Screenshot from the movie “Boiling Point”
© Alpine Films
The British film Boiling Point, directed by actor Phil Barantini, is based on the eponymous short film of 2019. Stephen Graham from Guy Ritchie’s Snatch and Boardwalk Empire and This Is England portrays the head chef of a modern London restaurant on the verge of a nervous breakdown .
The film observes the classic unit of time, place and action. We watch a few hours of the institution’s life and the image was shot in a long frame – like Alexander Sokurov’s “Russian Ark” once was. This means that in reality there is not a single cut in the Boiling Point, unlike, for example, Alfred Hitchcock’s Rope or Sam Mendes’s 1917, who want to appear to be shooting in just one shot. Boiling Point was filmed in a real restaurant in just four shots, with the final shot being the third. This technique allows you to immerse yourself in the events as much as possible, to seamlessly change the audience’s attention from one character to another and to feel the intensity increase every second, almost suspense, inherent in thrillers (the water is about to boil! ). The Boiling Point team managed to cope with its difficult task, according to most critics: on rottentomatoes.com aggregator, the film has a 99% rating.
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Chef Andy Jones’s day has not been set from the beginning. He is late for work, forgets to buy groceries, misses his son’s event (Andy recently left the family). An inspector arrives at a restaurant that is expected to be fully boarded on Christmas Eve and discovers a number of irregularities. For example, a practitioner does not know that you can not wash your hands and do your shopping in the same sink (did you know that?). No one fills in the magazines correctly – Andy was not up to par. As a result, the restaurant’s rating is reduced by up to two points.
But this is not the worst. It is known that a TV star, the famous chef Alistair Sky, for whom Andy once worked – played by another actor of Guy Ritchie, Jason Fleming, has set a table for the night. Not only does Alistair bring with her the ruthless restaurant critic Sarah Southworth (Lourdes Fabers), but she also demands that Andy repay a huge debt. All this happens against the background of the stress that is repeated daily: it is necessary to quickly distribute all the tasks, to answer all the questions of colleagues, to refrain from conflicts with clients – in the end, the client is always right, even if it is in fact not. But Andy’s main task is not to let the intensity of his passions and his own harmful addictions destroy him. True, this does not seem to be the case.
The film’s director, Phil Barantini, at a time when he was not creative enough, got a job in a restaurant and went from the lowest position to the chef. As a result, the “boiling point” proved credible (some other chefs have already confirmed it) and he suffered emotionally. As you watch, you think about the fact that we do not appreciate the work of those who feed us enough, no matter how pathetic it sounds. Not only are these people constantly in a state of struggle and stress, they are not only sometimes forced to tolerate customer inadequacies, but also to take responsibility for someone else’s life. What if, for example, an error occurs and an ingredient enters the dish that causes a terrible allergic reaction in the guest?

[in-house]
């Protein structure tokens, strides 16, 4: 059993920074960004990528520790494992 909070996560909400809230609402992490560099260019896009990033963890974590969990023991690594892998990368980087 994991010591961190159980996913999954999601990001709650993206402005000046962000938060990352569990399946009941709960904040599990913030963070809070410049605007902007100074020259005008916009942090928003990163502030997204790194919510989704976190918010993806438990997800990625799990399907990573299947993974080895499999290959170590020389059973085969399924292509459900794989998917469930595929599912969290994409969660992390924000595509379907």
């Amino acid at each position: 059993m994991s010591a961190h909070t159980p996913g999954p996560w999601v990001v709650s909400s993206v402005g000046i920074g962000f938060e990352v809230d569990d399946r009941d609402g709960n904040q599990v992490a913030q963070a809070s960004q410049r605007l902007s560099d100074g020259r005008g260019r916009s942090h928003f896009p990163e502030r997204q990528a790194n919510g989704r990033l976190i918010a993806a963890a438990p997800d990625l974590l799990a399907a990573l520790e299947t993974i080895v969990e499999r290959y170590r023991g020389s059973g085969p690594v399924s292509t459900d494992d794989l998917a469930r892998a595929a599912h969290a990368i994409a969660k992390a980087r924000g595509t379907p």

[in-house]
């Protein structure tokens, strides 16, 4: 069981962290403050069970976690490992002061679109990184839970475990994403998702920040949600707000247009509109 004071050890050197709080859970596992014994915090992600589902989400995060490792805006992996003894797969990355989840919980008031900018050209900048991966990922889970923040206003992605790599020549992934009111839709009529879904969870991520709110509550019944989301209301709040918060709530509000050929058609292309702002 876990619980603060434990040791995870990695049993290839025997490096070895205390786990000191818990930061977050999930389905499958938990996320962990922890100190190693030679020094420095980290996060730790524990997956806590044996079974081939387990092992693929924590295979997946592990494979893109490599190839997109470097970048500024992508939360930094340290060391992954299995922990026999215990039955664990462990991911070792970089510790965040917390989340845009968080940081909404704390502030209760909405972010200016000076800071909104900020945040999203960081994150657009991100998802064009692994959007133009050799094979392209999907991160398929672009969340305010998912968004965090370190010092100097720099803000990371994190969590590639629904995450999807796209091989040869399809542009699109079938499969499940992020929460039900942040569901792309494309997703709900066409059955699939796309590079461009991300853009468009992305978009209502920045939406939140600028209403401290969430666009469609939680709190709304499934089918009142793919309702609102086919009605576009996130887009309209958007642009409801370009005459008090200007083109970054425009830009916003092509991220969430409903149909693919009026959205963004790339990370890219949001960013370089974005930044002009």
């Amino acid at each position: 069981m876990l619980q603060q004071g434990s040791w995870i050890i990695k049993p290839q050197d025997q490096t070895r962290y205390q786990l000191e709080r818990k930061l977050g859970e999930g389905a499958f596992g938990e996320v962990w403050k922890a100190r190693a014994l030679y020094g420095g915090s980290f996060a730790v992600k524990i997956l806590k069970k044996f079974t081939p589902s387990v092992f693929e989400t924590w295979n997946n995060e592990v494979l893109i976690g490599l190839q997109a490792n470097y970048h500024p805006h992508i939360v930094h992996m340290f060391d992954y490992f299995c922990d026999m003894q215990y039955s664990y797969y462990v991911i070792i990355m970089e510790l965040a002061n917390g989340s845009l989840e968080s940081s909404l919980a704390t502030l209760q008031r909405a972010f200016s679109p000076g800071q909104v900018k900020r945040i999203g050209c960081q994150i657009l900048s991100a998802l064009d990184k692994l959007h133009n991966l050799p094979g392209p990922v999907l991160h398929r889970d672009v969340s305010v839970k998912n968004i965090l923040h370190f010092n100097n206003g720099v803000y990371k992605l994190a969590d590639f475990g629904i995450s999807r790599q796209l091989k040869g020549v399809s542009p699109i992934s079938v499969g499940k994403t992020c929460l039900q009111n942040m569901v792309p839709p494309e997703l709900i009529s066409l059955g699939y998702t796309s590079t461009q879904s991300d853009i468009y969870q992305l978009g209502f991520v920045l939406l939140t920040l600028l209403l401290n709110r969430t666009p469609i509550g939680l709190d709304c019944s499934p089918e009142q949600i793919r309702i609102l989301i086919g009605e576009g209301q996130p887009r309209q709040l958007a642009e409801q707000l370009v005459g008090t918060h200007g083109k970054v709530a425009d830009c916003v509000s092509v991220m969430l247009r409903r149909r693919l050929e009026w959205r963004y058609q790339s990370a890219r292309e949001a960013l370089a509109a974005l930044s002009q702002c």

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British directors and screenwriters are able to invent even the most minor characters in such a way that you believe in them and sympathize with them no less than the main ones. “Boiling Point” in this sense is truly British cinema. In it, each employee is not only a cog in the complex mechanism of the restaurant, without which its normal operation is impossible, but also a bright character with his own pain.
A black waitress is forced to save her face and endure the boring, clearly racist behavior towards one of the guests. The manager, trying to please the customers and bring in the most revenue to her father, who is an investor in the restaurant, cries in the bathroom: everyone in the kitchen hates her. Soussef is doomed to correct the mistakes of his boss, who is barely able to carry out his duties, indulging in self-destruction. The waiter faces comical, but no less ugly harassment of guests. The trainee from France does not know English very well and is also not accustomed to such an active work pace. A young man from the patisserie injures himself. It seems that only the dishwasher and the janitor are fine, because he is not very interested in the job. Andy does not scold him much for that.
Andy’s charm is that, despite the periodic, moreover, justified, outbursts of irritability, in fact, he loves and appreciates every member of the team, he cares about everyone. The employees of the restaurant at the “Boiling Point” form a large, not at all ideal, prone to conflict, but still a family (perhaps, only the manager, who is at a different level of hierarchy, does not fit there, while everyone else is essentially equal). But, unfortunately, even in a loving family, you may suffer from loneliness and not be able to share your problems and emotional experiences.
The “boiling point” eventually becomes a story about the weight a modern man carries on himself. Women are more likely to talk openly, to share their problems with others – as critic Sarah admits, who finds it difficult to reconcile work and family worries. Andy prefers to pour alcohol on problems instead of pouring his heart out to friends or experts, and absolutely no one benefits from such behavior.